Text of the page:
According to the World Health Organization (WHO), hearing loss or hypoacusis is one the most common chronic health problems affecting 360 million people worldwide. It can be hereditary or a result from a disease, trauma, long-term noise exposure or medicines. In most cases, the causes leading to the loss can be prevented or treated appropriately if diagnosed early.
Deafness explained in first person
The main risk for deafness are the manipulation of the outer ear canal with cotton wabs and not to be exposed to intense noise for an extended period.
I would say that staying deaf is just too horrendous, you have an awful time, because you’re isolated, your character changes, you don’t think clearly. But I would also say that with the advances there are today, and the superb professionals who you can get over this and that together they will help you find the solution to your problem.
The ear can perceive sounds ranging from those which are barely audible to very loud noises, it can also differentiate the volume and distance, and identify very accurately the direction the sound was emitted from.
Human hearing works by converting sound waves into electrical signals which are sent from the ear to the brain via the auditory nerve. A person’s ability to hear depends on the correct working order of the ear’s structure, the auditory nerve and the area of the brain that receives and interprets sound.
The ear comprises three main parts:
Outer ear. This is formed by the externally visible part of the ear, also known as the pinna and ear canal. Sound waves, which are transmitted through the air, are collected by the pinna and ear canal then guided to the tympanum (eardrum), a flexible, circular membrane that vibrates when struck by the waves.
Middle ear. This is an air-filled space separated from the outer ear by the eardrum. It is composed of three tiny bones called hammer, anvil and stirrup, known collectively as the ossicle bones. These bones form a bridge from the eardrum to the inner ear and, when caused to vibrate in response to a vibrating eardrum, they then amplify and transmit the sound through the oval window to the inner ear.
Inner ear. The inner ear, or cochlea, is shaped like a snail shell and consists of several fluid-filled membranous sections. When the ossicle bones transmit sound through the oval window, this fluid moves and stimulates auditory nerve cells inside the cochlea. These hair cells, in turn, send electrical impulses along the auditory nerves to the brain where they are interpreted as sounds.
Types of Hearing Loss
- Topographic classification. Depending on the location of the lesion causing the problem, hearing loss can be classified as:
- Conductive hearing loss. This is related to a problem with the mechanical portion of the ear (the outer and middle ear), in other words, because of damage to structures that conduct sound waves.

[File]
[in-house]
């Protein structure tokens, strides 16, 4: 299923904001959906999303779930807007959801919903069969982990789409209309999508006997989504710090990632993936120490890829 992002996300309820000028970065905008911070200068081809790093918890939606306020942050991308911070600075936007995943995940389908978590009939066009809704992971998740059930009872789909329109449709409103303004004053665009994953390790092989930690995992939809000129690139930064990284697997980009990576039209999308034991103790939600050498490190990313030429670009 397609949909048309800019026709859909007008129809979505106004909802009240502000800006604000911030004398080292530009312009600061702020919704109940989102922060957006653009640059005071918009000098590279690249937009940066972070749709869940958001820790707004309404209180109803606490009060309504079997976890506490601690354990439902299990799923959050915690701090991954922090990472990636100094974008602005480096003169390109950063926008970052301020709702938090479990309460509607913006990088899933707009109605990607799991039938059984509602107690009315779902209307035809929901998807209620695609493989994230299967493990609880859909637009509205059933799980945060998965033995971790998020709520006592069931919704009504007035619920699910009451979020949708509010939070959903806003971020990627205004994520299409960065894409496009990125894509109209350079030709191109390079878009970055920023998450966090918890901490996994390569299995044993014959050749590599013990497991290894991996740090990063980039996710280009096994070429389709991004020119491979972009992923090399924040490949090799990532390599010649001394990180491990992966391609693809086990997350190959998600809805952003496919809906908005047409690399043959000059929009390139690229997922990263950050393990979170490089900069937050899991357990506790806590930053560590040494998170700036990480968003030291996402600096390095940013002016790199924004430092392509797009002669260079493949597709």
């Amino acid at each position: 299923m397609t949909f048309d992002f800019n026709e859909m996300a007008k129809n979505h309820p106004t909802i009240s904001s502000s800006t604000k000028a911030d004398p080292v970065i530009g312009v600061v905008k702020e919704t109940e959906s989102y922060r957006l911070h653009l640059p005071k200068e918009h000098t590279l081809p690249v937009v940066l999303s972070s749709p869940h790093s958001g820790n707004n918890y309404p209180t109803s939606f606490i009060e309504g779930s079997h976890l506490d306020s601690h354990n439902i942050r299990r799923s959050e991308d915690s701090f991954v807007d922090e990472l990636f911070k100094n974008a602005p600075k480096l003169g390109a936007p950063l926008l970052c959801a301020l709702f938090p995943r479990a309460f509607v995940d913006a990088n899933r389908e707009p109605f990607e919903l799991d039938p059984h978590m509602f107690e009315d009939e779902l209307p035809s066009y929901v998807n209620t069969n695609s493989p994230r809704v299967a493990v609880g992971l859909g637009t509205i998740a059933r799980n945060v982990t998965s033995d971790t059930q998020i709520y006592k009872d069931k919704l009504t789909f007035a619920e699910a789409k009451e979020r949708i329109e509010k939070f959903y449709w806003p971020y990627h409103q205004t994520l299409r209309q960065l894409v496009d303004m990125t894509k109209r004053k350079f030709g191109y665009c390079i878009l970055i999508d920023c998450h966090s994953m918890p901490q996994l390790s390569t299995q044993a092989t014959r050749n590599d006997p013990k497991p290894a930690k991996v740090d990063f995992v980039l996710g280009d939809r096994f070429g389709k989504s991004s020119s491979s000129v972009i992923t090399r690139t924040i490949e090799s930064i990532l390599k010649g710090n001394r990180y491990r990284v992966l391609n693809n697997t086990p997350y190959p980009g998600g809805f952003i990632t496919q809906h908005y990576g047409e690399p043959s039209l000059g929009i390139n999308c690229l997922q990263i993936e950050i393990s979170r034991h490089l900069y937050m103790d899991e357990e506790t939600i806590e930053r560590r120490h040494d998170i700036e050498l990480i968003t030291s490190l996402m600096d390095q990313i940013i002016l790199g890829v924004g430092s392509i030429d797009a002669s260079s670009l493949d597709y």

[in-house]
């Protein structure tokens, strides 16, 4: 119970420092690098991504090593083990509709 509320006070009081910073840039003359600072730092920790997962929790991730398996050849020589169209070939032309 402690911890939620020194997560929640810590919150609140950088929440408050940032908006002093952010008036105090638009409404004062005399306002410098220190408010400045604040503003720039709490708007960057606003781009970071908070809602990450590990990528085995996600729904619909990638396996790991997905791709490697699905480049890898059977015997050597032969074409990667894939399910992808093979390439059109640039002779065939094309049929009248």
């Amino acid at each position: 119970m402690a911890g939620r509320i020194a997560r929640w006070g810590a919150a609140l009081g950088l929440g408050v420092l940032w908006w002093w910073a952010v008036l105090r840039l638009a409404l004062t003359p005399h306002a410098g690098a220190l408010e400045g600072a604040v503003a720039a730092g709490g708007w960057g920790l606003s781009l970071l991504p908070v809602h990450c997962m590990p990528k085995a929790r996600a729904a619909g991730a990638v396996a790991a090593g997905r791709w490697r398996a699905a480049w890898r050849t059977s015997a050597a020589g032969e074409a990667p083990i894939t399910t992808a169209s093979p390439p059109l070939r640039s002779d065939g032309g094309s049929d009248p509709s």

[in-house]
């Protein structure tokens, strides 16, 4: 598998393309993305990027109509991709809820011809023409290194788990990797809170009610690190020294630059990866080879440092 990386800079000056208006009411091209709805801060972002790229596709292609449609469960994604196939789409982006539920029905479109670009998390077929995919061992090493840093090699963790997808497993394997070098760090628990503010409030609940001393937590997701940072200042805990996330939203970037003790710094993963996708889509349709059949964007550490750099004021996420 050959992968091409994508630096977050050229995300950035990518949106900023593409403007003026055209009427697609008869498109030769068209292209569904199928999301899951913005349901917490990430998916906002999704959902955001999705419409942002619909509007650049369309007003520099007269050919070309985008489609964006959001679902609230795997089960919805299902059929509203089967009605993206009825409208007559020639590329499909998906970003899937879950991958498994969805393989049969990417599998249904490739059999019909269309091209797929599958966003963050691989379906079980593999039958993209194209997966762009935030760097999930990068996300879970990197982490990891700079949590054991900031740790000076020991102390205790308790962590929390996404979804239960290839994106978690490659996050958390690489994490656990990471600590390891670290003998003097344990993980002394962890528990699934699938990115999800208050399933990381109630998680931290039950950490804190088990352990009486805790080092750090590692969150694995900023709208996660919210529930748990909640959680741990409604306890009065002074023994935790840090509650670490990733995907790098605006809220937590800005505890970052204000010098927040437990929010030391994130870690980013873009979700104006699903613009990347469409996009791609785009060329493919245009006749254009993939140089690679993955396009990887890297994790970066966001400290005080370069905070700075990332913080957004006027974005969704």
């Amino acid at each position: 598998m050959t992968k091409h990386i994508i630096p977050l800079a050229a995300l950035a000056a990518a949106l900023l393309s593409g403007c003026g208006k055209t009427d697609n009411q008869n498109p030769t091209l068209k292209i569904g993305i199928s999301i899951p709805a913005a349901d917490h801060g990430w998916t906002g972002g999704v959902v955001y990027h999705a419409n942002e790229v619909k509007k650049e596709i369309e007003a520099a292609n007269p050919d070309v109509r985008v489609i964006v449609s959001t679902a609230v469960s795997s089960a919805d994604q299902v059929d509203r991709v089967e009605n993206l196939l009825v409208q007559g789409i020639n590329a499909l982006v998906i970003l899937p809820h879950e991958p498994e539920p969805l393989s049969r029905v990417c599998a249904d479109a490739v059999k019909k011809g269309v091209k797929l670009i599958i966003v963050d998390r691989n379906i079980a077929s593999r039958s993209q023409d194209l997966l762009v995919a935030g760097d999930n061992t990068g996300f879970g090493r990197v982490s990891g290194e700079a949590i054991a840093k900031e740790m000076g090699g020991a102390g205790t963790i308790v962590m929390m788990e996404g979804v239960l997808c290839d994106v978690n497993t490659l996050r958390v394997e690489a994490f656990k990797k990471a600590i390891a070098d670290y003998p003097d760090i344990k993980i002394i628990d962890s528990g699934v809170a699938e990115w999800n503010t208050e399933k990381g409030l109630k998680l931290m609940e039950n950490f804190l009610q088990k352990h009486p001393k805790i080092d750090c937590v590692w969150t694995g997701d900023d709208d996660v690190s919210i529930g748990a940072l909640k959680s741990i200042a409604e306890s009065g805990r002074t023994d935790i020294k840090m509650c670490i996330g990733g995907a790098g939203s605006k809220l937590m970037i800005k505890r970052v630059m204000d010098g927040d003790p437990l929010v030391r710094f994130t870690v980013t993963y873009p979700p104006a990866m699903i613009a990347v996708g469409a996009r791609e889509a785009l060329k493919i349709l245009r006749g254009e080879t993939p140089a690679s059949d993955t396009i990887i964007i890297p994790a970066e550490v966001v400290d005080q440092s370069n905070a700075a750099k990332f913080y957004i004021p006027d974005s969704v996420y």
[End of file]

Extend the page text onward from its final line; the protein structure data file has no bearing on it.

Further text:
- Sensorineural or perceptive hearing loss. When the damage is in the inner ear, that is, a lesion affecting the organ of Corti (the cochlea), the acoustic pathways or the auditory cerebral cortex.
- Mixed hearing loss. This is the case of hearing loss caused by different, coexisting lesions that simultaneously affect several or all auditory structures. It can be defined as a combination of conductive and sensorineural hearing loss.
- Chronological classification. This classification is based on the age of onset:
- Genetic or hereditary. Transmitted through a defective gene. These cases can be early-onset hearing loss if they are present from birth or late-onset when the impairment develops throughout the patient’s lifetime.
- Acquired. Induced by unforeseen pathogenic causes. These cases can be prenatal, due to a pathogenic agent that affects the mother during the embryonic stage, perinatal, which is when damage occurs during childbirth, or postnatal, when the structures get damaged at some point during the patient’s lifetime.
- With respect to language acquisition. There are two types: prelingual deafness, which corresponds to hearing loss before the development of spoken language; and postlingual deafness, in the case of hearing loss that arises after language has been developed.
The WHO affirms that 900 million people will have hearing loss in 2050.
How many people are affected by Hearing loss?
Estimations suggest 360 million people worldwide live with a level of hearing loss that results in impairment (moderate hearing loss), wherein 91% of cases are adults and 56% are men. This corresponds to 5.3% of the world’s population. However, it is estimated that up to 15% of the global adult population has at least some degree of hearing loss. This percentage is much higher amongst people aged over 65, where as many as a third of the population has hearing loss. This figure is particularly interesting when we consider that, globally, the number of people aged 65 or over will grow between 18% and 50% between 2010 and 2020.
To date, the only reference concerning the demographics of hearing loss in Spain stems from a survey by the National Institute of Statistics (INE Survey, 2000), which cited a figure of around 1 million people with impaired hearing.